Meanwhile Sedgwick engaged in much university business. He was senior proctor in 1827, and in 1847 he was made Cambridge secretary to Prince Albert when the latter was elected chancellor of the university, and from 1850 to 1852 served as a member of a royal commission of inquiry into the condition of that university. He was appointed by his college to the vicarage of Shudy-Camps (tenable with his fellowship), declined the valuable living of East Farleigh offered him in 1831 by Lord-chancellor Brougham, accepted a prebendal stall at Norwich in 1834, and declined the deanery of Peterborough in 1853. At Norwich, as in Cambridge, he stimulated an interest in science, and was hardly less popular as a preacher than as a host. But this removed him from Cambridge only for two months in the year. He delivered his usual courses of lectures till the end of 1870, though in later years he not seldom had to avail himself of the services of a deputy.
He died after a few days' illness very early in the morning of 27 Jan. 1873, and was buried in the chapel of Trinity College. It was determined to build a new geological museum as a memorial, and a large sum was collected for the purpose, but this scheme has not yet been carried out (1897). His name is commemorated by the ‘Sedgwick Prize’ (for an essay on a geological subject), founded by Mr. A. A. Vansittart in 1865.
Sedgwick was quick in temper, but sympathetic, generous, and openhanded; a lover of children, though he never married. As a speaker and lecturer he was often discursive, sometimes colloquial, but on occasion most eloquent. He possessed a marvellous memory, and was an admirable raconteur. Thus his humour, his simplicity of manner, and his wide sympathies made him welcome among ‘all sorts and conditions of men,’ from the roadside tavern to the royal palace. A reformer in politics, he was not without prejudices against some changes. The same was also true in science. Though so eminently a pioneer, new ideas met sometimes with a hesitating reception. He was rather slowly convinced of the former great extension of glaciers advocated in this country by Louis Agassiz and William Buckland [q. v.], never quite accepted Lyell's uniformitarian teaching, and was always strongly opposed to Darwin's hypothesis as to the origin of species. But he had a marvellous power of unravelling the stratigraphy of a complicated district, of co-ordinating facts, and of grasping those which were of primary importance as the basis of induction. A certain want of concentration diminished the quantity and sometimes affected the quality of his work, but any one whose good nature is great and interests are wide, who is at once a professor in a university and a canon of a cathedral—and active in both—must be liable to many serious interruptions. Moreover, Sedgwick's health, after his election to a fellowship, was never really good. His eyes, especially in later life, gave him much trouble; one indeed had been permanently injured in 1821 by a splinter from a rock. He seems to have met with more than his share of accidents—falls, a dislocated wrist, and a broken arm.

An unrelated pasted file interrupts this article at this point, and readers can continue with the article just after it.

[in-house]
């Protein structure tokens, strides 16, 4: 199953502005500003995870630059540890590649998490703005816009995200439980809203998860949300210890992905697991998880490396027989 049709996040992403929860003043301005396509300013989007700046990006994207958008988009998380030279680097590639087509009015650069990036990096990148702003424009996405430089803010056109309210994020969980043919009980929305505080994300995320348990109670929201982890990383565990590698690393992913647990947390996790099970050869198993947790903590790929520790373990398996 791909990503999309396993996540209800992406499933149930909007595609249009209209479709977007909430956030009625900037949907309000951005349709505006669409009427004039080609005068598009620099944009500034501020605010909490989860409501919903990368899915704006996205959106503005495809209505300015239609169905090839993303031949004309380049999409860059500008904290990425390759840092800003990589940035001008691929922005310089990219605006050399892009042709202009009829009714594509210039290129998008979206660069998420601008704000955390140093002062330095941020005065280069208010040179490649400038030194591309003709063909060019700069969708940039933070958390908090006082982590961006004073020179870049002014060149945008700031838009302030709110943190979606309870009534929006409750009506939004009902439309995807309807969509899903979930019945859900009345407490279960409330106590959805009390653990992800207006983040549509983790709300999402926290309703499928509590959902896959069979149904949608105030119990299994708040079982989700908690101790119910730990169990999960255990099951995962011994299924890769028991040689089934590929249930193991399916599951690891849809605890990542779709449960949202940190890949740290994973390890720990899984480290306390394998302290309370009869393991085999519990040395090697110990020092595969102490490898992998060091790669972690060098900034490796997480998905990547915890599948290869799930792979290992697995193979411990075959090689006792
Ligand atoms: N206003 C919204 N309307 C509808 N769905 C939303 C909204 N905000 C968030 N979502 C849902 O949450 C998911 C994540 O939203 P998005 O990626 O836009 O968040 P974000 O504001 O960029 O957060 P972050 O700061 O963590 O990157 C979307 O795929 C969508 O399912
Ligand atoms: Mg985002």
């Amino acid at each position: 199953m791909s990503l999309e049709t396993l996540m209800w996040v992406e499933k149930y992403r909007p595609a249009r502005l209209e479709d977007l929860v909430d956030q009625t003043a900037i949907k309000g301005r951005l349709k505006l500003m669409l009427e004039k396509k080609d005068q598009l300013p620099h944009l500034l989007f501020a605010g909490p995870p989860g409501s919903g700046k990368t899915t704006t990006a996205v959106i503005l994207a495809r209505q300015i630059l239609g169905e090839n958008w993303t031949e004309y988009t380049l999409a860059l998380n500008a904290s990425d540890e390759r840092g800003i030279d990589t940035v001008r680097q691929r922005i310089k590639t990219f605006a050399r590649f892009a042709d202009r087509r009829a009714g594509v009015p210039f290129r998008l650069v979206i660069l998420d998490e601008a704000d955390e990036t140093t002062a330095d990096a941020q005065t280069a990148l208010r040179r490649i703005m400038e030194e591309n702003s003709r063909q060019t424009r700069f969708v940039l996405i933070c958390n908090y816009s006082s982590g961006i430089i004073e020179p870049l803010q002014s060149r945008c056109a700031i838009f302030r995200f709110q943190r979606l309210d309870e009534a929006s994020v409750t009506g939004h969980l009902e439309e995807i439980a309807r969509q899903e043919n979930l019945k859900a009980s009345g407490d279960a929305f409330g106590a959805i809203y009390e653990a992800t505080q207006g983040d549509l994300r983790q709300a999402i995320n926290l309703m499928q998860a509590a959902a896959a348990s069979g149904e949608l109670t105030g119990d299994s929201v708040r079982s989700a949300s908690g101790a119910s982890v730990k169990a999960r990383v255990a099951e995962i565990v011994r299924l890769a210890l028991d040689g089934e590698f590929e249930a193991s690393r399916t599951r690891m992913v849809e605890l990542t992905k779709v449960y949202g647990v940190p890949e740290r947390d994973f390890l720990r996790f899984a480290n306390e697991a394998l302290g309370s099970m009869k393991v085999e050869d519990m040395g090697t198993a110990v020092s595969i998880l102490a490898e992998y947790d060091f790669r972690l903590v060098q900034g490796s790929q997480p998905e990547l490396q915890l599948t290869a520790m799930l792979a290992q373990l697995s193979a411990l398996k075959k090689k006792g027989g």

It is evident that he disliked literary composition and was somewhat given to procrastinate. But, notwithstanding these drawbacks, he left an indelible mark on his own university, and will be ever honoured as one of the great leaders in the heroic age of geology. At the outset of his career, as he stated in his last published words, ‘three prominent hopes’ possessed his heart—to form a collection worthy of the university, to secure the building of a suitable museum, and to ‘bring together a class of students who would listen to my teaching, support me by their sympathy, and help me by the labour of their hands.’ These hopes, as he says, were fully realised (Catalogue of the Cambrian and Silurian Fossils, &c., Pref. p. xxxi).